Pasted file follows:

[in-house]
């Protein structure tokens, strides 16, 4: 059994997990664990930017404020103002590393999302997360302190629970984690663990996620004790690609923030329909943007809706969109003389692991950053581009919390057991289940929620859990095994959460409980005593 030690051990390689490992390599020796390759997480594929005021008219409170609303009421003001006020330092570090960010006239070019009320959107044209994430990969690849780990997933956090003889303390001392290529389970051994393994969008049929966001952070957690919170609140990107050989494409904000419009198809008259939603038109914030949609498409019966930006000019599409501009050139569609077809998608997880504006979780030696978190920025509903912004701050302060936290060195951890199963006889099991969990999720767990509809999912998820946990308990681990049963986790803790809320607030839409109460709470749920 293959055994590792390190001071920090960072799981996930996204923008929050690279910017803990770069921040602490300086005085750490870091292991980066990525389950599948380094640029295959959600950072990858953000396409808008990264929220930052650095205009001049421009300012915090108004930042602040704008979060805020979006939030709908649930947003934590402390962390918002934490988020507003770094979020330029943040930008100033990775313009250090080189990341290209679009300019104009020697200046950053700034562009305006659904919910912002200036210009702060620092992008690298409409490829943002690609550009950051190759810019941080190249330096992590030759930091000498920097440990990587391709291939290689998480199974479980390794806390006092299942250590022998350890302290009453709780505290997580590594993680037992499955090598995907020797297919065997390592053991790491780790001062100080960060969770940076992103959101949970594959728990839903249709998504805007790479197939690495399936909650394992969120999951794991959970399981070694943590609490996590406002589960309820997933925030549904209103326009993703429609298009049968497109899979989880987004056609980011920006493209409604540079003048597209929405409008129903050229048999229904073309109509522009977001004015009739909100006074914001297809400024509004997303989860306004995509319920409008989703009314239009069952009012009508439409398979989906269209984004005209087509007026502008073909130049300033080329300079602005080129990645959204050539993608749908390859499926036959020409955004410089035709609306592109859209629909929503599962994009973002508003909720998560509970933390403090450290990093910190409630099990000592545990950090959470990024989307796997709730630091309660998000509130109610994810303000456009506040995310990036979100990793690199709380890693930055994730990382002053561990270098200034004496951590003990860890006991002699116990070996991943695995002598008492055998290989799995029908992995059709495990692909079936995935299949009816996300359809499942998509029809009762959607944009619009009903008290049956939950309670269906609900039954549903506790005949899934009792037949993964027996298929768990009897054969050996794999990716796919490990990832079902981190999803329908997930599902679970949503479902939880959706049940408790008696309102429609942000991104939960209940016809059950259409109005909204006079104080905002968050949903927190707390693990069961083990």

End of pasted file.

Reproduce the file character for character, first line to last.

[in-house]
């Protein structure tokens, strides 16, 4: 059994997990664990930017404020103002590393999302997360302190629970984690663990996620004790690609923030329909943007809706969109003389692991950053581009919390057991289940929620859990095994959460409980005593 030690051990390689490992390599020796390759997480594929005021008219409170609303009421003001006020330092570090960010006239070019009320959107044209994430990969690849780990997933956090003889303390001392290529389970051994393994969008049929966001952070957690919170609140990107050989494409904000419009198809008259939603038109914030949609498409019966930006000019599409501009050139569609077809998608997880504006979780030696978190920025509903912004701050302060936290060195951890199963006889099991969990999720767990509809999912998820946990308990681990049963986790803790809320607030839409109460709470749920 293959055994590792390190001071920090960072799981996930996204923008929050690279910017803990770069921040602490300086005085750490870091292991980066990525389950599948380094640029295959959600950072990858953000396409808008990264929220930052650095205009001049421009300012915090108004930042602040704008979060805020979006939030709908649930947003934590402390962390918002934490988020507003770094979020330029943040930008100033990775313009250090080189990341290209679009300019104009020697200046950053700034562009305006659904919910912002200036210009702060620092992008690298409409490829943002690609550009950051190759810019941080190249330096992590030759930091000498920097440990990587391709291939290689998480199974479980390794806390006092299942250590022998350890302290009453709780505290997580590594993680037992499955090598995907020797297919065997390592053991790491780790001062100080960060969770940076992103959101949970594959728990839903249709998504805007790479197939690495399936909650394992969120999951794991959970399981070694943590609490996590406002589960309820997933925030549904209103326009993703429609298009049968497109899979989880987004056609980011920006493209409604540079003048597209929405409008129903050229048999229904073309109509522009977001004015009739909100006074914001297809400024509004997303989860306004995509319920409008989703009314239009069952009012009508439409398979989906269209984004005209087509007026502008073909130049300033080329300079602005080129990645959204050539993608749908390859499926036959020409955004410089035709609306592109859209629909929503599962994009973002508003909720998560509970933390403090450290990093910190409630099990000592545990950090959470990024989307796997709730630091309660998000509130109610994810303000456009506040995310990036979100990793690199709380890693930055994730990382002053561990270098200034004496951590003990860890006991002699116990070996991943695995002598008492055998290989799995029908992995059709495990692909079936995935299949009816996300359809499942998509029809009762959607944009619009009903008290049956939950309670269906609900039954549903506790005949899934009792037949993964027996298929768990009897054969050996794999990716796919490990990832079902981190999803329908997930599902679970949503479902939880959706049940408790008696309102429609942000991104939960209940016809059950259409109005909204006079104080905002968050949903927190707390693990069961083990």